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Use SAP HANA as the Database for a CAP Java Application

Use SAP HANA in SAP Business Technology Platform as database for your CAP Java application.
You will learn
  • How to use the CDS CLI to do deployments to SAP HANA
  • How to use SAP HANA for your local running application

In the previous tutorial, you have added custom coding to your bookstore application. In this tutorial, you will make the application ready to be deployed to SAP Business Technology Platform (SAP BTP). In order to make our application cloud-ready, you will switch to SAP HANA as our database.

  • Step 1

    The Cloud Foundry API endpoint is required so that you can log on to your SAP BTP Cloud Foundry space through Cloud Foundry CLI in the next step.

    1. Go to SAP BTP Trial Cockpit and choose Go To Your Trial Account.

      business technology platform cockpit view
    2. Navigate to your subaccount by hitting the corresponding tile.

      subaccount tile
    3. Copy the Cloud Foundry API endpoint value as you will need it in the next step.

      CF API endpoint value
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  • Step 2

    First you need to create and initialize an SAP HANA database schema in SAP BTP. As you will deploy your application to SAP BTP, Cloud Foundry Environment, you will also create the SAP HANA service there.

    1. In SAP Business Application Studio, open a terminal by choosing Terminal New Terminal from the main menu.

    2. Run the following command to configure which Cloud Foundry environment you want to connect to in the terminal. Replace <CF_API_ENDPOINT> with the actual value you obtained in the previous step.

      cf api <CF_API_ENDPOINT>
    3. Authenticate using your login credentials using the following command in the terminal:

      cf login
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  • Step 3

    You first need to provision your SAP HANA Cloud instance, which is a prerequisite to later on create a SAP HANA HDI Container to deploy your database artifacts to.

    1. Follow the tutorial Provision an Instance of SAP HANA Cloud. Use bookstore-db as the name of your database and make sure to allow access to your SAP HANA Cloud from all IPs.
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  • Step 4

    Add an additional Maven dependency to your project. The dependency brings the ability to read SAP HANA service bindings and configure the SAP HANA connectivity.

    1. Navigate back to the File Explorer by clicking on the corresponding icon.

    2. Edit the pom.xml in the srv directory (not the pom.xml file located in the root project folder) and add the following dependency under the <dependencies> tag and make sure you Save the file:

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  • Step 5
    1. Go back to the terminal of SAP Business Application Studio and make sure that you are in the root of the bookstore project:

      cd ~/projects/bookstore
    2. Add the following configuration in the file .cdsrc.json in the root folder of your bookstore project:

        "hana" : {
          "deploy-format": "hdbtable"
      .cdsrc.json content
    3. Ensure your SAP HANA Cloud instance is started.

    4. Create an SAP HANA service instance and implicitly push all artefacts to the database using:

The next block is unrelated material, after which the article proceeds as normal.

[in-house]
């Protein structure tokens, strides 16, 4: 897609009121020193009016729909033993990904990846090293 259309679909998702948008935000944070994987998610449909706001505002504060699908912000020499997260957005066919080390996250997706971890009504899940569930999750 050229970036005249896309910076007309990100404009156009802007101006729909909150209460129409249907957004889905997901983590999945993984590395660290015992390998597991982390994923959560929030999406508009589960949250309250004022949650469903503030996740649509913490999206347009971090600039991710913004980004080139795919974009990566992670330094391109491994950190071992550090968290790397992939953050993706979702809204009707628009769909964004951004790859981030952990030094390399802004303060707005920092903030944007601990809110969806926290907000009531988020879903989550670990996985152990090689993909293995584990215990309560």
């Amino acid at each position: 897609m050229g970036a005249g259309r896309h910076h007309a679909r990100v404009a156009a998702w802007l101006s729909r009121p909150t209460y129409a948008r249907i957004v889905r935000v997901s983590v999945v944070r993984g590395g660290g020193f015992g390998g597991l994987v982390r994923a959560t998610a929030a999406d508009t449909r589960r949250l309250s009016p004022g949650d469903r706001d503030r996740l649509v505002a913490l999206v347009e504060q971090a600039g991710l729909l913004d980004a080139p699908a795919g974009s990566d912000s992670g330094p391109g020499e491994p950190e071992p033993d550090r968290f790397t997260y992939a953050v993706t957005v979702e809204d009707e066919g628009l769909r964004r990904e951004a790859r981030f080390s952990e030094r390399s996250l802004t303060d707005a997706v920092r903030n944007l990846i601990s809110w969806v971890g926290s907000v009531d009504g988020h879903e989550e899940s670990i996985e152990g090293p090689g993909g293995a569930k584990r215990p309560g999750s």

cds deploy --to hana:bookstore-hana --store-credentials

      As an effect, .hdbtable and .hdbview files are generated in the (gen/)db/src/gen/ folder.

      In addition, the command initialized the database schemas inside the SAP HANA HDI container.

    What is the additional dependency (artifactId cds-feature-hana) used for?

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  • Step 6

    Aside from initializing the SAP HANA database, the cds deploy command created a file with the name default-env.json in your bookstore root folder. This file contains a set of credentials to connect to the SAP HANA HDI container, that was created by the command. CAP Java is able to automatically pick up the SAP HANA credentials from this file and configure the application running locally to use the SAP HANA HDI container as the database.

    When deploying the application to the cloud, Cloud Foundry will provide the credentials as a service binding to the application through the Open Service Broker API. Also in this case, CAP Java will automatically pick up the SAP HANA credentials and configures the application for you as you will see in the next tutorial.

    1. Before starting your application, make sure that you stop any running instances in the terminal or debug side panel.

    2. Let’s test the SAP HANA connectivity. Start your application by running:

      mvn spring-boot:run

      The Java system property ensures that the default configuration using H2 as the database, which is still defined in the application.yaml, doesn’t get activated.

      You can observe the log line Registered DataSource 'bookstore-hana', which indicate that the SAP HANA configuration was picked up.

    3. Open the file requests.http and execute one of the requests that create an order, by choosing Send Request above it.

    4. Restart your application with the same command and browse to the Orders entity on the Welcome Page. You can see that the entries are persisted.


    You have successfully deployed your database schema to SAP HANA and connected your application, which is running locally. In the following tutorial, you will run the application on the SAP BTP, Cloud Foundry environment, using the SAP HANA service instance that was created in this tutorial.

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